Robert Finch | CAI

Robert Finch

Robert Finch is a nature writer living in Wellfleet. 'A Cape Cod Notebook' won the 2006 New England Edward R. Murrow Award for Best Radio Writing.

Robert Finch has lived on and written about Cape Cod for forty years. He is the author of six collections of essays, including "The Iambics of Newfoundland" (Counterpoint Press), and co-editor of "The Norton Book of Nature Writing." His new book, "The Outer Beach: A Thousand-Mile Walk Along Cape Cod’s Atlantic Shore," will be out in May.

His essays can be heard on WCAI every Tuesday at 8:30am and 5:45pm.

The Green Flash

Oct 13, 2020
Brocken Inaglory / wikipedia

Today I’d like to talk to you a bit about the “green flash.” And no, by that I don’t mean the merging of two of my boyhood comic book heroes, the Green Arrow and The Flash. No, I mean the “green flash,” one of the most common yet rarely observed of celestial phenomena.

Robert Finch

Thoreau once wrote, “A man’s ignorance can be a useful, even a beautiful thing.” One day last summer I experienced the truth of this first-hand. For some time I had noticed a small new sign on the east side of Route 6, shortly before the Truro Center exit that said “Conservation Trails.” So I decided to check it out. I pulled off the highway into a small parking lot, where a map identified the area as the ANSEL CHAPLIN AND DAVID KUECHLE CONSERVATION AREA, owned and maintained jointly by the Truro Conservation Trust and the Town of Truro.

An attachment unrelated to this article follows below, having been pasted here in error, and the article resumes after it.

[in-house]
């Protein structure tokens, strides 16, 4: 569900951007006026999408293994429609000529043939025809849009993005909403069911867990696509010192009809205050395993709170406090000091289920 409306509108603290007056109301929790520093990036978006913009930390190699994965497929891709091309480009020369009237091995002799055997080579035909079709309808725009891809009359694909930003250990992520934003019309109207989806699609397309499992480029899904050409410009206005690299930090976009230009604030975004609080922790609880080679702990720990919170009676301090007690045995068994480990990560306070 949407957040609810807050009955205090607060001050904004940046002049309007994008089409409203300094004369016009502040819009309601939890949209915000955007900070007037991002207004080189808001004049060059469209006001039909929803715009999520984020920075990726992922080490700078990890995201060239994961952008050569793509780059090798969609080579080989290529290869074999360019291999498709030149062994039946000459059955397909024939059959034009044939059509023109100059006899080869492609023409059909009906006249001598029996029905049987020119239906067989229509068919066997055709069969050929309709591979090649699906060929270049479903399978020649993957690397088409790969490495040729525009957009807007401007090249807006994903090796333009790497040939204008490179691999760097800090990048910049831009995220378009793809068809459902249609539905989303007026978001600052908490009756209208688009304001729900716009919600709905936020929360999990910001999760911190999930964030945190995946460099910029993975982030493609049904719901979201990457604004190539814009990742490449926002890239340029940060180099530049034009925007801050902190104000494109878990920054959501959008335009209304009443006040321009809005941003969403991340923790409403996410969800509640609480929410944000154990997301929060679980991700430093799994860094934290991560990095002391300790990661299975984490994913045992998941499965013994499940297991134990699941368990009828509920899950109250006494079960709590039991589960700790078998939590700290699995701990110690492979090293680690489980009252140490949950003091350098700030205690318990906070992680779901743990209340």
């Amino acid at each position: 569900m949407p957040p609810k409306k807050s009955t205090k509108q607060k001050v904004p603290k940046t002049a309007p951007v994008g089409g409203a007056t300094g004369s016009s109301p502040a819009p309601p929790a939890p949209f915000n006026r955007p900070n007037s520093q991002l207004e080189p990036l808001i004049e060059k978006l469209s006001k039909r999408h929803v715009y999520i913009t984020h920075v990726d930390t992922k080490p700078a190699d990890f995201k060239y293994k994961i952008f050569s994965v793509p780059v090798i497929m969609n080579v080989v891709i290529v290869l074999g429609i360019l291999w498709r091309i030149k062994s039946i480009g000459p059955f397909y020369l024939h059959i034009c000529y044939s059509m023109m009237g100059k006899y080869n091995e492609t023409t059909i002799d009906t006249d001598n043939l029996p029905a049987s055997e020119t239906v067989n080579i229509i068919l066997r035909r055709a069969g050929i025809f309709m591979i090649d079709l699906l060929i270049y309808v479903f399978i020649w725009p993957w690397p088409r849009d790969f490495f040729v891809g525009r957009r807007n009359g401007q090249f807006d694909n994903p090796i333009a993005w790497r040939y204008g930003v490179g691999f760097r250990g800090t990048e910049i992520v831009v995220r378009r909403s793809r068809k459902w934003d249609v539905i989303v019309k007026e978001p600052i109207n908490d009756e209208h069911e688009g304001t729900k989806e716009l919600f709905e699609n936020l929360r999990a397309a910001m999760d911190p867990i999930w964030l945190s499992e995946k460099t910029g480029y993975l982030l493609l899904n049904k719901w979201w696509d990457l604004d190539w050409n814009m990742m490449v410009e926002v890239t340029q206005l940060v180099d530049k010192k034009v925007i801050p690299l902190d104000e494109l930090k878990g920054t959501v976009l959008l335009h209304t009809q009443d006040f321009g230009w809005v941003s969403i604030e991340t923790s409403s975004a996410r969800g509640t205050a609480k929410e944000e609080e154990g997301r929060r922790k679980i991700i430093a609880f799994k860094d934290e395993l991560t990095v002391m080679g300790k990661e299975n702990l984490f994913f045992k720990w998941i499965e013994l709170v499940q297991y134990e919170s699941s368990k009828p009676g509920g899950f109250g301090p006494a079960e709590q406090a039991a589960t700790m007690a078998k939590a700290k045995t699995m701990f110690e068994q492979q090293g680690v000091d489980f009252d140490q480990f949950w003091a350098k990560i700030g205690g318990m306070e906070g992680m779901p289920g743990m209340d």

Liz Lerner

Over the years I have attempted to answer that question again and again: Why do we need nature in an essential but non-utilitarian way – the way we need music or art or literature – or love?  Today I’d like to give you just two of the answers I’ve come up with – knowing that, like all such answers, they are inadequate.

Liz Lerner

Sometimes I think that almost everything I’ve written in my long career here as a writer on Cape Cod has been an attempt to answer one crucial underlying question, namely, “Why do we need nature?”